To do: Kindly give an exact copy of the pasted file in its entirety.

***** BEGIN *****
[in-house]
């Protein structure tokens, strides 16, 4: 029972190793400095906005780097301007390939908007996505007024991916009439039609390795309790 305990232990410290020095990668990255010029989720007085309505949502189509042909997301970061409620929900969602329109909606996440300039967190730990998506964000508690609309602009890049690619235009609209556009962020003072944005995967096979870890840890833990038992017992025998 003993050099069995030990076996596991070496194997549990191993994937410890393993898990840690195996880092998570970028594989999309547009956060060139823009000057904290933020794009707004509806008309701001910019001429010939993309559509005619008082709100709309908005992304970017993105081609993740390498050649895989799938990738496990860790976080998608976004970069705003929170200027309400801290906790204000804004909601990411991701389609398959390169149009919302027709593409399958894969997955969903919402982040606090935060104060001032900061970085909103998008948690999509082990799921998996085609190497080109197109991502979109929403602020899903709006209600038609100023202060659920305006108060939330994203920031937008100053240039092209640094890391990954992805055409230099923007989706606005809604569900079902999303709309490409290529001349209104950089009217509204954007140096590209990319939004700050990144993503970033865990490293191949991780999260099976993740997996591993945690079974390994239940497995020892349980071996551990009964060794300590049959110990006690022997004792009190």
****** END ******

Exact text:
[in-house]
């Protein structure tokens, strides 16, 4: 029972190793400095906005780097301007390939908007996505007024991916009439039609390795309790 305990232990410290020095990668990255010029989720007085309505949502189509042909997301970061409620929900969602329109909606996440300039967190730990998506964000508690609309602009890049690619235009609209556009962020003072944005995967096979870890840890833990038992017992025998 003993050099069995030990076996596991070496194997549990191993994937410890393993898990840690195996880092998570970028594989999309547009956060060139823009000057904290933020794009707004509806008309701001910019001429010939993309559509005619008082709100709309908005992304970017993105081609993740390498050649895989799938990738496990860790976080998608976004970069705003929170200027309400801290906790204000804004909601990411991701389609398959390169149009919302027709593409399958894969997955969903919402982040606090935060104060001032900061970085909103998008948690999509082990799921998996085609190497080109197109991502979109929403602020899903709006209600038609100023202060659920305006108060939330994203920031937008100053240039092209640094890391990954992805055409230099923007989706606005809604569900079902999303709309490409290529001349209104950089009217509204954007140096590209990319939004700050990144993503970033865990490293191949991780999260099976993740997996591993945690079974390994239940497995020892349980071996551990009964060794300590049959110990006690022997004792009190």